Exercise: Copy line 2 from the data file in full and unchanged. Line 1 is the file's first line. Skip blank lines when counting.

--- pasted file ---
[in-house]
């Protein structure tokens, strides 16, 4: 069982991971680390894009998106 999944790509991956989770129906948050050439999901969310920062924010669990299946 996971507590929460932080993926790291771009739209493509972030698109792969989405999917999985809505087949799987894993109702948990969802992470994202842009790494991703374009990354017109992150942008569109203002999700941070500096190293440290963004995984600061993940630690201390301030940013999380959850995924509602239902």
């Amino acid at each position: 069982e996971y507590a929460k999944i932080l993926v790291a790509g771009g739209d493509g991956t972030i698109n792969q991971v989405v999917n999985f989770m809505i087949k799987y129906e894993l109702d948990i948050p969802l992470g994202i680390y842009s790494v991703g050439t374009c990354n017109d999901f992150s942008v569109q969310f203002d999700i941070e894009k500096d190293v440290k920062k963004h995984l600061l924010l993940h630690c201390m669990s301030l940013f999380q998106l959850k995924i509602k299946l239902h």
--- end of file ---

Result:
């Protein structure tokens, strides 16, 4: 069982991971680390894009998106 999944790509991956989770129906948050050439999901969310920062924010669990299946 996971507590929460932080993926790291771009739209493509972030698109792969989405999917999985809505087949799987894993109702948990969802992470994202842009790494991703374009990354017109992150942008569109203002999700941070500096190293440290963004995984600061993940630690201390301030940013999380959850995924509602239902």